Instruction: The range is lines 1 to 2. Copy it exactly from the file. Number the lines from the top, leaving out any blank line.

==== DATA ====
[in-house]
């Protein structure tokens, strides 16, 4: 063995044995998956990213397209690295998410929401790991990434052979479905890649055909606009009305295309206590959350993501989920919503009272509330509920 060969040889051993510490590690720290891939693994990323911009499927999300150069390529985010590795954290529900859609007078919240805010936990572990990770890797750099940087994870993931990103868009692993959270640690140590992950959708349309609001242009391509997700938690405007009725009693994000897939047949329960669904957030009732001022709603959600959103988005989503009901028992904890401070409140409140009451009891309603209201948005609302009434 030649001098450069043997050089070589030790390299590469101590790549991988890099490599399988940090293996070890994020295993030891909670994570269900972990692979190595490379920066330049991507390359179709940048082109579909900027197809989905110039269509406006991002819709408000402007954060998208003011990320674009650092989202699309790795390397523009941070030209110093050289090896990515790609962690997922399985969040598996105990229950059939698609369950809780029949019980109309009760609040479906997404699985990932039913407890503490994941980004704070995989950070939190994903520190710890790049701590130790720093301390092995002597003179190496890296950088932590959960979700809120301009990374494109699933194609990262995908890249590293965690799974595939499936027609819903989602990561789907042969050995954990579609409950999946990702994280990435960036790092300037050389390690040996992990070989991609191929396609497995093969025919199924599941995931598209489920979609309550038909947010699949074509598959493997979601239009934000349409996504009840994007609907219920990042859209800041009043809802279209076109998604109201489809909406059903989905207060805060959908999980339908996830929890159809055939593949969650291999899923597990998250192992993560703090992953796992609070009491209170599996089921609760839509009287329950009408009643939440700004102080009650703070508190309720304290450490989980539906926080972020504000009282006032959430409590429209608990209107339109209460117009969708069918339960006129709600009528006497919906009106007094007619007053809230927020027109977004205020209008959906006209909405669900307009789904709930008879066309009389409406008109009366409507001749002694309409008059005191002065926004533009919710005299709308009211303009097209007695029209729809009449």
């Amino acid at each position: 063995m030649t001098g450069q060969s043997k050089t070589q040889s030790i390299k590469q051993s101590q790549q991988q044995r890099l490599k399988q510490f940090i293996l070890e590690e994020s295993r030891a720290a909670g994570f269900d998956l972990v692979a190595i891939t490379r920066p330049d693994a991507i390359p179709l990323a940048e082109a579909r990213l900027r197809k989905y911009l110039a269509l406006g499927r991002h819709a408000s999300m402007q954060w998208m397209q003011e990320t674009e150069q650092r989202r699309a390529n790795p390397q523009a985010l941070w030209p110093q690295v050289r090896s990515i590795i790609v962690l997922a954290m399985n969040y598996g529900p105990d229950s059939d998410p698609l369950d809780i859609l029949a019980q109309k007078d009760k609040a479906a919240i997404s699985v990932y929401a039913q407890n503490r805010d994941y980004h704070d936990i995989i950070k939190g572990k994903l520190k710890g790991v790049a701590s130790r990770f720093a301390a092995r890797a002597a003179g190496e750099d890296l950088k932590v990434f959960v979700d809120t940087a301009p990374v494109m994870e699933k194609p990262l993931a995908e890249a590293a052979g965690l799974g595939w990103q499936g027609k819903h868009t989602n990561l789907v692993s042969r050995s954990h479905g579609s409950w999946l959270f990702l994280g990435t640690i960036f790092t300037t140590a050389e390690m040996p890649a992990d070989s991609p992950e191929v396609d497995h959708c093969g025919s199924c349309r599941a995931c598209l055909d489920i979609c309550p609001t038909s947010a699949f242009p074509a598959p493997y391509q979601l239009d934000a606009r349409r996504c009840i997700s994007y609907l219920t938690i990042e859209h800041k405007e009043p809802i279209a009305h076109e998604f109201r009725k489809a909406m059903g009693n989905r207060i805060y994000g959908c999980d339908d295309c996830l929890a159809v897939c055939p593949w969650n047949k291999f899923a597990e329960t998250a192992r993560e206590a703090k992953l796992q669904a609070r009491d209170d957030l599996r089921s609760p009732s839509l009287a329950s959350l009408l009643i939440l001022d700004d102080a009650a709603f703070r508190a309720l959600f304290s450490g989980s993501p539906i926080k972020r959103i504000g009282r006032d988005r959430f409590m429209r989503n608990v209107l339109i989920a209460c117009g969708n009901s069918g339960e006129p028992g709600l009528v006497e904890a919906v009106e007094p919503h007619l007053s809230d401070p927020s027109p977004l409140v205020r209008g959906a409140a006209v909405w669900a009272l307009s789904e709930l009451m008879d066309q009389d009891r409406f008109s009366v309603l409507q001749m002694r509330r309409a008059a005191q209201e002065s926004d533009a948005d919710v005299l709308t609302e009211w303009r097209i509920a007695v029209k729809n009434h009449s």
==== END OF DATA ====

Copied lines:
[in-house]
């Protein structure tokens, strides 16, 4: 063995044995998956990213397209690295998410929401790991990434052979479905890649055909606009009305295309206590959350993501989920919503009272509330509920 060969040889051993510490590690720290891939693994990323911009499927999300150069390529985010590795954290529900859609007078919240805010936990572990990770890797750099940087994870993931990103868009692993959270640690140590992950959708349309609001242009391509997700938690405007009725009693994000897939047949329960669904957030009732001022709603959600959103988005989503009901028992904890401070409140409140009451009891309603209201948005609302009434 030649001098450069043997050089070589030790390299590469101590790549991988890099490599399988940090293996070890994020295993030891909670994570269900972990692979190595490379920066330049991507390359179709940048082109579909900027197809989905110039269509406006991002819709408000402007954060998208003011990320674009650092989202699309790795390397523009941070030209110093050289090896990515790609962690997922399985969040598996105990229950059939698609369950809780029949019980109309009760609040479906997404699985990932039913407890503490994941980004704070995989950070939190994903520190710890790049701590130790720093301390092995002597003179190496890296950088932590959960979700809120301009990374494109699933194609990262995908890249590293965690799974595939499936027609819903989602990561789907042969050995954990579609409950999946990702994280990435960036790092300037050389390690040996992990070989991609191929396609497995093969025919199924599941995931598209489920979609309550038909947010699949074509598959493997979601239009934000349409996504009840994007609907219920990042859209800041009043809802279209076109998604109201489809909406059903989905207060805060959908999980339908996830929890159809055939593949969650291999899923597990998250192992993560703090992953796992609070009491209170599996089921609760839509009287329950009408009643939440700004102080009650703070508190309720304290450490989980539906926080972020504000009282006032959430409590429209608990209107339109209460117009969708069918339960006129709600009528006497919906009106007094007619007053809230927020027109977004205020209008959906006209909405669900307009789904709930008879066309009389409406008109009366409507001749002694309409008059005191002065926004533009919710005299709308009211303009097209007695029209729809009449």